Looking Back on Buffett’s Predictions for 2008

Dec 28, 2008: 11:37 AM CST

CNBC.com published a list of Warren Buffett’s “Eight Predictions for 2008” and hinted that “Nine Predictions for 2009” might be coming out soon, but I thought it would be interesting to view Buffett’s predictions and wisdom now that 2008 has finally come to a close.

View the article for all predictions, but I wanted to cull out some of the wisdom quotes for your enjoyment.

Buffett’s first prediction was that “Recessions cannot be avoided forever” and he noted that if unemployment fell, we would plunge into a recession but that we would survive it as always because we have a fundamentally strong economy, much improved from that of the times of the Great Depression.  Further, he was surprised then that we were not already in a recession because the housing market was deteriorating so rapidly.  Ultimately, it did and economists now state that a recession officially began in December, 2007.

Buffett further described opportunities in recessions but noted that “All stocks won’t be cheap.”  Further, “Like Ted Williams waiting for the right pitch, a successful investor waits for the right stock at the right price, and it doesn’t happen every day….  No umpire is going to call you out.  You get in trouble… when you listen to the crowd chanting “Swing, batter, swing!“”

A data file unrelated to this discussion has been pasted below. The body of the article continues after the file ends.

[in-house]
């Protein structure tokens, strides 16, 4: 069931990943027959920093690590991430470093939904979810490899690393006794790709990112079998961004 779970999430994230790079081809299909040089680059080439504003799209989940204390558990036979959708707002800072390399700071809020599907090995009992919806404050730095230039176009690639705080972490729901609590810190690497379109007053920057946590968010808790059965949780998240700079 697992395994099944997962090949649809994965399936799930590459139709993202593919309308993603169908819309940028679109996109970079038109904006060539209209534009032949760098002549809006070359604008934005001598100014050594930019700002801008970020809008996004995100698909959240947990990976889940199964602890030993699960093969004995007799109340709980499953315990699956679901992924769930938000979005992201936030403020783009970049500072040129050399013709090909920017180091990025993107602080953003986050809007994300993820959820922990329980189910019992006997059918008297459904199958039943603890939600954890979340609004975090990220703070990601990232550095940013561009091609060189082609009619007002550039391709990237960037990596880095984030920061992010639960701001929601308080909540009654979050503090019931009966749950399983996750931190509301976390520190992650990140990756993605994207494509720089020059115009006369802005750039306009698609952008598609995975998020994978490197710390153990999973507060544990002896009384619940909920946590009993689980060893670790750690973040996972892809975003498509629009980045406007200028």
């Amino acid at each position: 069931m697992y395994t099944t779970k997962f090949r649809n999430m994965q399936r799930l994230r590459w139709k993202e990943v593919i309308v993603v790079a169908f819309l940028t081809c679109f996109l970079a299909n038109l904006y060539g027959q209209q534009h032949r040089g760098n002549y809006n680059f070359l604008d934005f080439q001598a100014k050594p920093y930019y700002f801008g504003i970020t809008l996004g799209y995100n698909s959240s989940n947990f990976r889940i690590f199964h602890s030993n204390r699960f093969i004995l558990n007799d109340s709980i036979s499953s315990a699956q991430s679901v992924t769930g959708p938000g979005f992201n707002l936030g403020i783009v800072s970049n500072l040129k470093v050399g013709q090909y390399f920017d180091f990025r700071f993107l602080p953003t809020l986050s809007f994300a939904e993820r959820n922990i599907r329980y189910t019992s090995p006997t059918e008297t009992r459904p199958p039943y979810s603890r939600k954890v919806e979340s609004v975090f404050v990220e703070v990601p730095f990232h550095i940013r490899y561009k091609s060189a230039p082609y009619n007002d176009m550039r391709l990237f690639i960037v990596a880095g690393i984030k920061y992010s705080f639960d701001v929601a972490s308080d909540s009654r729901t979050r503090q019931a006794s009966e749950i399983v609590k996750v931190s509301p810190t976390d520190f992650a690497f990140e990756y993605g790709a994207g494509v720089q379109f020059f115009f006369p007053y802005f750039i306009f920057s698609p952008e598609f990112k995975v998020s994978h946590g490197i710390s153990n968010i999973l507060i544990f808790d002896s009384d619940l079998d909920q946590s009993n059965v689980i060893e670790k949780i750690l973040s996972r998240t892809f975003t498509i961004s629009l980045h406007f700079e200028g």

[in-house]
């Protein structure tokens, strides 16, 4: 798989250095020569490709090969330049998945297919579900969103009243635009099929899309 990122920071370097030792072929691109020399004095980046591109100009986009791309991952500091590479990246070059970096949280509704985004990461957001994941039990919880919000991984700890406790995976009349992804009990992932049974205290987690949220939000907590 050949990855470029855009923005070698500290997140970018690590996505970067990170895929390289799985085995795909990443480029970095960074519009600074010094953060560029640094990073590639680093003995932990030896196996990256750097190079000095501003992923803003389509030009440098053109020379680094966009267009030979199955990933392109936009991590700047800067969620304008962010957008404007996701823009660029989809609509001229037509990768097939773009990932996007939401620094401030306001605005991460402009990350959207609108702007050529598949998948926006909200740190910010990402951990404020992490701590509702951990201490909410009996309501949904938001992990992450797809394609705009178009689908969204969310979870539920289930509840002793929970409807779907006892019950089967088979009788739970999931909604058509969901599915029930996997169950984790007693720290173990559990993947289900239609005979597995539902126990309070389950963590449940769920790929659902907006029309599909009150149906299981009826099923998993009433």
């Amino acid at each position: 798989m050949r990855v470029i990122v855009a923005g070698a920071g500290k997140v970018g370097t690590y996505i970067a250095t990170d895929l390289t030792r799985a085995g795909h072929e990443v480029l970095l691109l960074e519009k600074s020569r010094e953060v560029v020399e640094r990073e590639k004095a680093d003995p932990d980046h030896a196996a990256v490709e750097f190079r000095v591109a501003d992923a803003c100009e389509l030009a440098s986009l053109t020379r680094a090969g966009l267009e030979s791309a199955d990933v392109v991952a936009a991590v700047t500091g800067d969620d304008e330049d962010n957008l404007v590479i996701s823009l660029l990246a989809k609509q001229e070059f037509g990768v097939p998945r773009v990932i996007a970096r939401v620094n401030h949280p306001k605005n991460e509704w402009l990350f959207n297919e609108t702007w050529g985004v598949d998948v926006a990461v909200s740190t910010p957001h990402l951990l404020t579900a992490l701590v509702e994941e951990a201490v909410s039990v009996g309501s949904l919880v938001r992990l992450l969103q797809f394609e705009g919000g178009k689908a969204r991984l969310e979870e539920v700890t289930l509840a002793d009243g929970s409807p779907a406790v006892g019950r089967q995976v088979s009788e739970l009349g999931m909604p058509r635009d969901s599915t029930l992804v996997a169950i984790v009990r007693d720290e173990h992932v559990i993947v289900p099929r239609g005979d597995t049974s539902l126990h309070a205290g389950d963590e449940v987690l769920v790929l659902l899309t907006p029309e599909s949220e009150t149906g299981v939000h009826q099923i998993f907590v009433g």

Further sage advice from Buffett:

“You’re neither right nor wrong because other people agree with you. You’re right because your facts are right and your reasoning is right—and that’s the only thing that makes you right. And if your facts and reasoning are right, you don’t have to worry about anybody else.”

Buffett compared buying at unreasonably high levels – like in 2000 – was comporable to participants at Cinderella’s ball.  “Therefore, the giddy participants all plan to leave just seconds before midnight. There’s a problem, though: They are dancing in a room in which the clocks have no hands.Interesting thought.

Finally, “What we learn from history is that people don’t learn from history.”

Also, CNBC.com has set up a special webpage entitled “Predictions 2009” which may also give you interesting weekend reading.

Corey Rosenbloom
Afraid to Trade.com

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